The variety of transmissions available in the market today is continuing to grow exponentially in the last 15 years, all while increasing in complexity. The effect can be that we are actually coping with a varied amount of transmission types including manual, regular automatic, automatic manual, dual clutch, consistently variable, split power and 100 % pure EV.
Until extremely recently, automotive vehicle producers largely had two types of transmission to select from: planetary automated with torque converter or conventional manual. Today, nevertheless, the volume of options avaiable demonstrates the changes seen across the industry.
This is also illustrated by the countless various kinds of vehicles now being produced for the marketplace. And not simply conventional automobiles, but also all electrical and hybrid automobiles, with each type needing different driveline architectures.
The traditional development process involved designing a transmission in isolation from the engine and the rest of the powertrain and vehicle. Nevertheless, this is changing, with the limitations and complications of the method becoming more more popular, and the constant drive among producers and designers to provide optimal efficiency at reduced weight and cost.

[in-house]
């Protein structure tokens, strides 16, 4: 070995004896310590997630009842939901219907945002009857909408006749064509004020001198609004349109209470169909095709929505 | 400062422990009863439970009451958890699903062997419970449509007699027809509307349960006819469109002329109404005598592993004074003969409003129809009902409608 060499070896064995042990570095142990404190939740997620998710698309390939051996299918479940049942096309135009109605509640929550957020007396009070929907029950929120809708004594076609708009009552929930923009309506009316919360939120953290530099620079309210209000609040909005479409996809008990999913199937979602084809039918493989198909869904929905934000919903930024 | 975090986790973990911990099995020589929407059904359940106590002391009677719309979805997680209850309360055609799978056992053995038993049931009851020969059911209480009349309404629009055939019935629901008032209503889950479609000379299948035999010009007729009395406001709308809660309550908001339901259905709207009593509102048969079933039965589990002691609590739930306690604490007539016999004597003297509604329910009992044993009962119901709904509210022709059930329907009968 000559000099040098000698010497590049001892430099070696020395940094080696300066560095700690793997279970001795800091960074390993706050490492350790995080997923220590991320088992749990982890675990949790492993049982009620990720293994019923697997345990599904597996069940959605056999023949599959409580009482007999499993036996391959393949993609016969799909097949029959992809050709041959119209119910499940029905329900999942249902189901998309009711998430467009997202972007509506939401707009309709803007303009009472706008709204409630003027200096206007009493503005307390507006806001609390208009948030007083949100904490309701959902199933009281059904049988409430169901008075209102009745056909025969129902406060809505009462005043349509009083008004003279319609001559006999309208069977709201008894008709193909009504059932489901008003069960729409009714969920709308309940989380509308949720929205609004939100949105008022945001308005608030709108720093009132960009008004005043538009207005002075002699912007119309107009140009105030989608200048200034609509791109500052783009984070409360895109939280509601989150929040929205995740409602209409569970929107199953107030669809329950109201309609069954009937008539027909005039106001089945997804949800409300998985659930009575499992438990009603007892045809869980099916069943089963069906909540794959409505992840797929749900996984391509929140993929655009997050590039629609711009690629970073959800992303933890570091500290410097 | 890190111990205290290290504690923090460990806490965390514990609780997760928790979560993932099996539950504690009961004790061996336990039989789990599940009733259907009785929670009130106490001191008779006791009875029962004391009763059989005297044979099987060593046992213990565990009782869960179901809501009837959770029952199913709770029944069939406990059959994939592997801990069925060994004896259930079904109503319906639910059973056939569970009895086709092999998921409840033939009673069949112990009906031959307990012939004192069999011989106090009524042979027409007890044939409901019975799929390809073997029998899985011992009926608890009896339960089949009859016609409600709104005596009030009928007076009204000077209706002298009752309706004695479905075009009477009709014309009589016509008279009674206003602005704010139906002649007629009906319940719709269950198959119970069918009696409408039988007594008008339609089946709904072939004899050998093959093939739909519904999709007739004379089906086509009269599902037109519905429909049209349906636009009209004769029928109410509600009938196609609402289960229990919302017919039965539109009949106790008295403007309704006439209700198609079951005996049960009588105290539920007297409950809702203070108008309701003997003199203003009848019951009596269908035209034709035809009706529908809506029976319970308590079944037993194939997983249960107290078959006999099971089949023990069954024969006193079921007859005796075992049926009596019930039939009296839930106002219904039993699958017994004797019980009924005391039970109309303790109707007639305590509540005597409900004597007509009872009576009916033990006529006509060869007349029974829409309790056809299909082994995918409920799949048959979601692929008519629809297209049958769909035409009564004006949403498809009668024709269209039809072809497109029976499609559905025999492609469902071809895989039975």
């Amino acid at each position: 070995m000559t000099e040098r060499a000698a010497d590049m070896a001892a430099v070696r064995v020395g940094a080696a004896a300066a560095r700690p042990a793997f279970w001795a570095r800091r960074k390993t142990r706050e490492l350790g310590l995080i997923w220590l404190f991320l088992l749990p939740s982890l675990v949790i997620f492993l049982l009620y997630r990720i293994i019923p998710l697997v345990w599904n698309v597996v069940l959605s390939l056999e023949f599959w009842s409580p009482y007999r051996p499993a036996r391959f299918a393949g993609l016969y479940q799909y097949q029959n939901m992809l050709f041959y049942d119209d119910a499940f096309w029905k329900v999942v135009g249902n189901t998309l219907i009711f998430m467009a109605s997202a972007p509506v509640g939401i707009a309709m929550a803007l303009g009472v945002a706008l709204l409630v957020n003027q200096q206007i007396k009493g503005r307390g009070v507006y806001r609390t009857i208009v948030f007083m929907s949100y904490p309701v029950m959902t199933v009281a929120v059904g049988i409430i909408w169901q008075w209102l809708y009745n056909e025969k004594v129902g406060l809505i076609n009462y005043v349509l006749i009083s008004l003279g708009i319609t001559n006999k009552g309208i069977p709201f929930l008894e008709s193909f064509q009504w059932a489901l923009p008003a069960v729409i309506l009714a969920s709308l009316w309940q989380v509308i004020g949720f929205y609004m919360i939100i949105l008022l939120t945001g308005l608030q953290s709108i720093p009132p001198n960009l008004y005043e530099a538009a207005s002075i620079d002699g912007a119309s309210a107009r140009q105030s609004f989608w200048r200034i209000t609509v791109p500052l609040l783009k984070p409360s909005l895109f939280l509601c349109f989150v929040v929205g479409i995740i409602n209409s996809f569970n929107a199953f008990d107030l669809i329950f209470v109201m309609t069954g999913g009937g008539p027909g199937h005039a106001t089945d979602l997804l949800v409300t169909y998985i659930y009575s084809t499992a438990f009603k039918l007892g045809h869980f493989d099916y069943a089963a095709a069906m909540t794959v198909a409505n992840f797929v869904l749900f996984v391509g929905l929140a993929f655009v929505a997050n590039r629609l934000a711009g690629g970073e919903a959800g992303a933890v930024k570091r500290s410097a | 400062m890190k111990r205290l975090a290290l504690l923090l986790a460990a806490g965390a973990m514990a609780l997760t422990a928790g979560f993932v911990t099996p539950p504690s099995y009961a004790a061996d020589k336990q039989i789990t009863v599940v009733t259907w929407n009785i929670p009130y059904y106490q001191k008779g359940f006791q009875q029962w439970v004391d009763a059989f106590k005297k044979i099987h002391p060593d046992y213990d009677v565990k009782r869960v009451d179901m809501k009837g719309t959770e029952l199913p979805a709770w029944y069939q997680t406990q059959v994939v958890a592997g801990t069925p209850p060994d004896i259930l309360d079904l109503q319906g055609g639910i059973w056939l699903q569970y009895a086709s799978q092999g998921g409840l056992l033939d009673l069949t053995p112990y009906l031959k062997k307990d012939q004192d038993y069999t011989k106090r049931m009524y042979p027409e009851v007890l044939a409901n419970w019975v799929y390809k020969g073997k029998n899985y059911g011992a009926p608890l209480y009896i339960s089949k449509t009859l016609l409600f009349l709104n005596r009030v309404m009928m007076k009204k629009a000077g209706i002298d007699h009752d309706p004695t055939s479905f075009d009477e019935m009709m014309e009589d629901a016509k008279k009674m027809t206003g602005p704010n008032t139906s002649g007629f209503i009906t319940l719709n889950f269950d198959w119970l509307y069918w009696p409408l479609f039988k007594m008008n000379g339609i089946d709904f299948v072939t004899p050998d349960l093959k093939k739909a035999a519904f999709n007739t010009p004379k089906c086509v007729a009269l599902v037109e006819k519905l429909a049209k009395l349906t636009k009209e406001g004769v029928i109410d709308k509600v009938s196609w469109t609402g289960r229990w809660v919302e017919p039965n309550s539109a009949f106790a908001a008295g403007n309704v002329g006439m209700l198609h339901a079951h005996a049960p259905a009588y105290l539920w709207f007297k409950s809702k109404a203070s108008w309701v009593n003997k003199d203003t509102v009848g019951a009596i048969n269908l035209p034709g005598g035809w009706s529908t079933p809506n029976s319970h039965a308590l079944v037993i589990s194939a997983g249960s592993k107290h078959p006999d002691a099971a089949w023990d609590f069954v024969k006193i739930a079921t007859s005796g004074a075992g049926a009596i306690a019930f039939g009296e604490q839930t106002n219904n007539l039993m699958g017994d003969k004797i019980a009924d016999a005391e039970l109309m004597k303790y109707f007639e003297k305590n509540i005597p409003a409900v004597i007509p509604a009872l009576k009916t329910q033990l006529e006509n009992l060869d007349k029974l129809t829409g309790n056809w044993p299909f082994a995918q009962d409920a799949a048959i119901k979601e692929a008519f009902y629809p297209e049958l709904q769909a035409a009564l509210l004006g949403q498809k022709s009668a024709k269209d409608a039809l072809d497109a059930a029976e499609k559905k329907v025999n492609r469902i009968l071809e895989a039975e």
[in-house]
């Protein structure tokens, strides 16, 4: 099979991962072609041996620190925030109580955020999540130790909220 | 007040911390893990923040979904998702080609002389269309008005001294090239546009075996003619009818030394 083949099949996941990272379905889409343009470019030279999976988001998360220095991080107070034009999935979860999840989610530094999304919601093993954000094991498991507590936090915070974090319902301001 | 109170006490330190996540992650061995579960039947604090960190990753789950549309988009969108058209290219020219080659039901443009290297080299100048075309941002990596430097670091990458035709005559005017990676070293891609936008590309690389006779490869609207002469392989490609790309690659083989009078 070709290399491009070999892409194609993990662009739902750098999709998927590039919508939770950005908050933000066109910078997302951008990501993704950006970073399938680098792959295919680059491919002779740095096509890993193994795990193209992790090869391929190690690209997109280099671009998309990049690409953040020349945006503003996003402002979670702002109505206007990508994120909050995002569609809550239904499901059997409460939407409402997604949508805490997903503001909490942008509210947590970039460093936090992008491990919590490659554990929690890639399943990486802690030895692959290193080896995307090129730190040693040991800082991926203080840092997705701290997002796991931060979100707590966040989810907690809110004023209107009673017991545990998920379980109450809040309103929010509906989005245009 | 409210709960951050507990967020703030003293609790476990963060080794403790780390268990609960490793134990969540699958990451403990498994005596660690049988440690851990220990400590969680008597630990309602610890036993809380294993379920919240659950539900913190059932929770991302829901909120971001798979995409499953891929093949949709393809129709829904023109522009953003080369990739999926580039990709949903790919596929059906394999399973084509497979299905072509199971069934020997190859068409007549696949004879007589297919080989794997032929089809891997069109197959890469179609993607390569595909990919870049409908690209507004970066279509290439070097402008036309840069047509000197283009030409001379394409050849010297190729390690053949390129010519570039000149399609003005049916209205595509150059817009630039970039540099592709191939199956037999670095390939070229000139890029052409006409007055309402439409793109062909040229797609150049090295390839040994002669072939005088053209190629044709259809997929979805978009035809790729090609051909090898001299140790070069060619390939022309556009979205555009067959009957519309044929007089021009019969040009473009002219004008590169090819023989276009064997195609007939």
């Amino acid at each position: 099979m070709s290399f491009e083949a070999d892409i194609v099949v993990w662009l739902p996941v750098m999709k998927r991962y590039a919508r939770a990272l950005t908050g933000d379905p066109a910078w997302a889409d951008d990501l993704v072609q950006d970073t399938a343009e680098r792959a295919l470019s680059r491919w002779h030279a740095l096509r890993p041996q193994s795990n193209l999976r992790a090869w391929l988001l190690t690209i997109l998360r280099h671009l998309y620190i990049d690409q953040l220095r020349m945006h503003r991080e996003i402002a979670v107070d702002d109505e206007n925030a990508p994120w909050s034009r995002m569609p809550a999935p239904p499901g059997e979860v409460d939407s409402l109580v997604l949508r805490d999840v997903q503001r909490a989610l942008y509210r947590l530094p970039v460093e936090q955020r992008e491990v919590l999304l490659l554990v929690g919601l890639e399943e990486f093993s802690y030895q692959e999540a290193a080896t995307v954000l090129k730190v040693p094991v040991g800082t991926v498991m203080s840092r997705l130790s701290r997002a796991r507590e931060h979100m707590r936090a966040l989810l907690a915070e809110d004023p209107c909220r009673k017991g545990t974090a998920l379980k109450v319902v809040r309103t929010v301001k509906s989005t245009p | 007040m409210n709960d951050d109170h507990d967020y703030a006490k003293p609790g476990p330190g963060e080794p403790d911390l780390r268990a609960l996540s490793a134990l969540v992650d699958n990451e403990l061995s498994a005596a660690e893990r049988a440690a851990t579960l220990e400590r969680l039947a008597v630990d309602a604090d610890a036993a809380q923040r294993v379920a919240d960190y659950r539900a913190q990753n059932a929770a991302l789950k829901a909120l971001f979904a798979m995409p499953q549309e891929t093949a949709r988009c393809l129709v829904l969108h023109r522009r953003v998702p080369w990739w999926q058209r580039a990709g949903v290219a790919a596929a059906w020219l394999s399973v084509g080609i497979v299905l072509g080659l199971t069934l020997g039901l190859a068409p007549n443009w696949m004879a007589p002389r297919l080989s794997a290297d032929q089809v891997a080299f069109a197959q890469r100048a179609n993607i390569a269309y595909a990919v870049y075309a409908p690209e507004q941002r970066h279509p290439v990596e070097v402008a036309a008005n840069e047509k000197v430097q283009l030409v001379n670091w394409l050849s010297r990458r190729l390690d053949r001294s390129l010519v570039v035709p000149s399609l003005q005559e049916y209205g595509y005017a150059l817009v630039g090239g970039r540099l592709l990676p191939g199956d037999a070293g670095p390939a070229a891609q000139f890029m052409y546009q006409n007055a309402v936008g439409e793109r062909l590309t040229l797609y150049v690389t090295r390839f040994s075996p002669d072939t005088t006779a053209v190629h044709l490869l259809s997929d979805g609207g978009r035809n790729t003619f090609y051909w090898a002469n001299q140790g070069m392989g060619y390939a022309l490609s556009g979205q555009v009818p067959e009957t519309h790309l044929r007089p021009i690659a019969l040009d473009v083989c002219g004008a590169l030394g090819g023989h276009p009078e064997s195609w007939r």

New powertrains feature close integration of elements like the primary mover, recovery systems and the gearbox, and also rely on highly advanced control systems. That is to make sure that the best amount of efficiency and overall performance is delivered at all times. Manufacturers are under increased pressure to create powertrains that are completely new, different from and better than the last version-a proposition that’s made more complex by the need to integrate brand elements, differentiate within the marketplace and do everything on a shorter timescale. Engineering groups are on deadline, and the advancement process must be more efficient and fast-paced than previously.
Until now, the use of computer-aided engineering (CAE) has been the most typical way to develop drivelines. This process involves components and subsystems designed in isolation by silos within the organization that lean toward confirmed component-level analysis equipment. While they are highly advanced equipment that allow users to extract extremely reliable and accurate data, they are still presenting data that is collected without account of the complete system.
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